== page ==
Health service utilisation prior to out-of-hospital natural deaths among children under five in Metro West, Cape Town in 2018: a retrospective analysis of data from the Child Death Review

Master Thesis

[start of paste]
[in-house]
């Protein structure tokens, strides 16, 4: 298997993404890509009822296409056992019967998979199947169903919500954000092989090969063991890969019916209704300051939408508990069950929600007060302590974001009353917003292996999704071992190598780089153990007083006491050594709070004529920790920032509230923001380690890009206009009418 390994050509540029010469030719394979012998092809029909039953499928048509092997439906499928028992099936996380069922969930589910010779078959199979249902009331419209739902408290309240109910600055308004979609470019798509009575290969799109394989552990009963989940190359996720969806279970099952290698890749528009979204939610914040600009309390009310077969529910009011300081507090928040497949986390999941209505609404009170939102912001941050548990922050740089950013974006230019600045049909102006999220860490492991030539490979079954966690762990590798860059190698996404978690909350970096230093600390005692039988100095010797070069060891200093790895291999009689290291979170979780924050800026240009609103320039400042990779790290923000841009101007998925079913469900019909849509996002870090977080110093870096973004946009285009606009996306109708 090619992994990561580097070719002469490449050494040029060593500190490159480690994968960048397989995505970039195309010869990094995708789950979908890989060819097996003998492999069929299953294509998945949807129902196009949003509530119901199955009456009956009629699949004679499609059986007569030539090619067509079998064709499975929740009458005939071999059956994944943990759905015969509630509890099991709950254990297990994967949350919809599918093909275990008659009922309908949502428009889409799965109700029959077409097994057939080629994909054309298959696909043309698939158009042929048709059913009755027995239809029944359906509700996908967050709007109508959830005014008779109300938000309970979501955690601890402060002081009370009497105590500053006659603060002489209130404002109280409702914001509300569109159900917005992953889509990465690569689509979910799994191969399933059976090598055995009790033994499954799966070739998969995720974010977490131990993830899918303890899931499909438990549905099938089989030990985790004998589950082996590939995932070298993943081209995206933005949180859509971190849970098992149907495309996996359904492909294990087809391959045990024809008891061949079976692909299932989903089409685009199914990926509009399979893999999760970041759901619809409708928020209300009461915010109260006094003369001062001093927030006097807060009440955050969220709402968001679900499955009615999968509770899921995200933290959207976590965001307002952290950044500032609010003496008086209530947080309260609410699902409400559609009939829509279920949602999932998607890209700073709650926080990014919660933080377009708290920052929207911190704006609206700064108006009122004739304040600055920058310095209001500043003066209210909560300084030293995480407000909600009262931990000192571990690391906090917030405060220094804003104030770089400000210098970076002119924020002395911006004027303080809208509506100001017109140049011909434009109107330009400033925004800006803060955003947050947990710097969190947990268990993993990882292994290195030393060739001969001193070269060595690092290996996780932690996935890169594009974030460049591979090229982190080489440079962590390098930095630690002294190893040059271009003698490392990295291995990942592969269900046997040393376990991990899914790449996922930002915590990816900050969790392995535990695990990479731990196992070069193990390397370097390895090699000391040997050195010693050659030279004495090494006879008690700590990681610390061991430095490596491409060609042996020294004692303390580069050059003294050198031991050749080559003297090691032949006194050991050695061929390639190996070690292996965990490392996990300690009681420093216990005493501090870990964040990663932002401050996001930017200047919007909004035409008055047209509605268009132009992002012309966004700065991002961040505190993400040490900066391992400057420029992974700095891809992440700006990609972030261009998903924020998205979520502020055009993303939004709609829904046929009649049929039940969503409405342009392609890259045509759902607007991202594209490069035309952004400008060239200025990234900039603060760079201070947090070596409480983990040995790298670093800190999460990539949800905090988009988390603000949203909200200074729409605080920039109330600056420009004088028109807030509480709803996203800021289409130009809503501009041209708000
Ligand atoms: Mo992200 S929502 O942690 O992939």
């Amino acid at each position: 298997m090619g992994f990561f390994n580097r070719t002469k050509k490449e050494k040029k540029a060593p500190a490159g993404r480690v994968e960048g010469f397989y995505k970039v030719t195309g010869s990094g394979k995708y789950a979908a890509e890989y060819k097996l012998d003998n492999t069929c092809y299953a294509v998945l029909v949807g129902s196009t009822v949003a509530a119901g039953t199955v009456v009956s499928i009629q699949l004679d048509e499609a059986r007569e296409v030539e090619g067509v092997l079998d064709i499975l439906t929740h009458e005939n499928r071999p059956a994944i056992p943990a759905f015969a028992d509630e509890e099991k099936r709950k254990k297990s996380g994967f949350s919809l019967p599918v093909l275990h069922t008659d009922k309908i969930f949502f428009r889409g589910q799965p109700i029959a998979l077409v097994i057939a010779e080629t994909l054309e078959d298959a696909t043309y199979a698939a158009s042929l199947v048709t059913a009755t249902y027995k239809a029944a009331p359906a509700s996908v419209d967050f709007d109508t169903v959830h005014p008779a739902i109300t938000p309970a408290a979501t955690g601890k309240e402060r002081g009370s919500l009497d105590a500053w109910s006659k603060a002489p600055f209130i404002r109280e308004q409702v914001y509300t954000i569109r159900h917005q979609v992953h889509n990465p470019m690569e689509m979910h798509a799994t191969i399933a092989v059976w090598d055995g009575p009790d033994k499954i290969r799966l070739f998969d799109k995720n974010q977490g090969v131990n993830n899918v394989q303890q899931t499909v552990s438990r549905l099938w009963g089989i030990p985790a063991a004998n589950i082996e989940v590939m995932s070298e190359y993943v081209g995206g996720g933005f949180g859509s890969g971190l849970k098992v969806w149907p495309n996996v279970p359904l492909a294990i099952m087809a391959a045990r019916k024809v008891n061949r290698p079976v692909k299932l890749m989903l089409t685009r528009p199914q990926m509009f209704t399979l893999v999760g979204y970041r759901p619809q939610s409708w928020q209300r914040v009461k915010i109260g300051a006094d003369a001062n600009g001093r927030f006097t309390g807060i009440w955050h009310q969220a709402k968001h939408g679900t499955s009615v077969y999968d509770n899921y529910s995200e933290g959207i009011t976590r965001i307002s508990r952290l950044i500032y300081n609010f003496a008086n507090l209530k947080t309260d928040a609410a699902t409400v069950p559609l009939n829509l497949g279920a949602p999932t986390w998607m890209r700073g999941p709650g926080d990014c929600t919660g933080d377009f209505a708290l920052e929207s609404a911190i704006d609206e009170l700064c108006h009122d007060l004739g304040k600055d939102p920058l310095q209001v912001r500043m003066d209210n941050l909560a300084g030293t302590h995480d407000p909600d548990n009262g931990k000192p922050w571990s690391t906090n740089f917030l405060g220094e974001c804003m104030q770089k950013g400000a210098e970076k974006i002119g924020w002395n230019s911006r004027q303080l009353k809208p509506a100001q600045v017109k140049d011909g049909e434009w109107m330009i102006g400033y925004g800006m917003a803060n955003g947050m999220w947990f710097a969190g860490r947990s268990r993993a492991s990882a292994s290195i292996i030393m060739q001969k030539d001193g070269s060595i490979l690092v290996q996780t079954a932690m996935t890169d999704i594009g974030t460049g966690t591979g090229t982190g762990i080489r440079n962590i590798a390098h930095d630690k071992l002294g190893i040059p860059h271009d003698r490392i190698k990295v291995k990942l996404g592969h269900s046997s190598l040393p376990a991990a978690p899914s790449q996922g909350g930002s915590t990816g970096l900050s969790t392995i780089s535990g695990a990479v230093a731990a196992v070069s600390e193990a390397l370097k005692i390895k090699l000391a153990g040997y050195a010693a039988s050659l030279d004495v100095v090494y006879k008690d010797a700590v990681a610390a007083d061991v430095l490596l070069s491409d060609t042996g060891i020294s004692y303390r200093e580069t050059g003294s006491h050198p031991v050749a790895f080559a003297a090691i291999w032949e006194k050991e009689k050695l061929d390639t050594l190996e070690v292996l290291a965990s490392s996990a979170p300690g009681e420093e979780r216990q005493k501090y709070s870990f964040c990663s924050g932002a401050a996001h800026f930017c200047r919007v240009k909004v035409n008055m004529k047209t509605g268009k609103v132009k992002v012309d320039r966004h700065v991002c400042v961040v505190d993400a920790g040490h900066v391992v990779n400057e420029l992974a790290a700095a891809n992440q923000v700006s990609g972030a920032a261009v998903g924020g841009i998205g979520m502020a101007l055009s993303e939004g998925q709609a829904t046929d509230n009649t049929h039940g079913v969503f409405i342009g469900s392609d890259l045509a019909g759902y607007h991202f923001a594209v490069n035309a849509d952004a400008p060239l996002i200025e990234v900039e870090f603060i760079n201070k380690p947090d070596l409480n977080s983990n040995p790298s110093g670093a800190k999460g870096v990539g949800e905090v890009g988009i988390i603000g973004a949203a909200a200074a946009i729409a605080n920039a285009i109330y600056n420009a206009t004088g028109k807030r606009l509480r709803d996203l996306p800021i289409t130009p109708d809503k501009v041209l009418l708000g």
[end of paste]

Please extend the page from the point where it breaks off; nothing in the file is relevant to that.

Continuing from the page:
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Background In the Metro West geographical service area within the City of Cape Town district the under-five mortality rate in the Metro West GSA decreased from 25 per 1000 live births in 2010 to 22 deaths per 1000 live births in 2013, but the rate of decrease slowed down in part because of the amount of child deaths outside of health facilities. Fifty-five percent of under-five deaths occur out-of-hospital in South Africa, with a similar percentage in the Metro West (49-52% in 2010 to 2015). Describing factors that enable or prevent health service usage among natural under-five deaths is an important precursor for effective interventions. Objectives and Methods A retrospective cross-sectional design utilised secondary, routinely collected data from 1 January to 31 December 2018 on under-five out-of-hospital natural deaths reported to Salt River Mortuary. We used the data, which included routine interviews with the caregivers, together with social and medical data collated by the Child Death Review, to describe the cause of death, the socio-demographic profile, and the routine and prior-to-death health service usage. Dimensions of health service access according to the WHO and Anderson, respectively, were used as a heuristic lens to describe the applicable variables and to formulate a priori multivariable logistic regression models to compare those who did and did not seek care before death. These dimensions include physical accessibility, financial affordability, the health needs of the child as well as the existing health behaviour of the caregiver. Results Of the 187 cases described, 68% died of lower respiratory tract infections and 8% of diarrhoea. Fifty four percent of cases were younger than 3 months, and 40% were born prematurely. In terms of the residential health sub-district, 37% resided in Mitchells Plain, 29% in Klipfontein, 18% in Western and 14% in Southern; 52% resided in needy or very needy areas. Mothers were single (69%), unemployed (73%) and lived in informal housing (46%). Of the cases who were alive at the time, immunisation coverage was 79%, 70% and 68% at the 6-, 10- and 14-week visits. However, only 23% of mothers sought health care prior to the child's death. Overall, 51% of the mothers recognised symptoms of illness prior to death and symptoms were recognised in 95% of the mothers who sought health care compared to 37% of the mothers who did not seek health care (p-value < 0.001). Multivariable logistic regression models showed the importance in recognising symptoms in seeking health care (aOR 18.28, 95% CI 3.67-90.93), and that, while not statistically significant, the recognition of symptoms was less likely at younger ages (aOR 0.28, 95% CI 0.07-1.14 for cases younger than 3 months compared to those older than 6 months) Conclusion The study identified key risk factors implicated in the out-of-hospital deaths in Metro West and the need for mothers to identify and seek health care when their child is symptomatic. There should be focused support during the first 1000 days for mothers identified as being at-risk, namely: those who are single, unemployed, lack social support and abuse substances, and for babies with prematurity and HIV-exposure. Counselling should emphasise the recognition of LRTI symptoms and health care seeking to prevent child deaths and reduce the under-five mortality. Further research is needed to consolidate which provincial geographical areas should be prioritized for targeted interventions that impact on health care seeking behaviour, as well as the most effective child health education and messaging. Data paucity on medical history may be addressed by data augmentation from the Provincial Health Data Centre and improvements should be made for capturing children's anthropometry.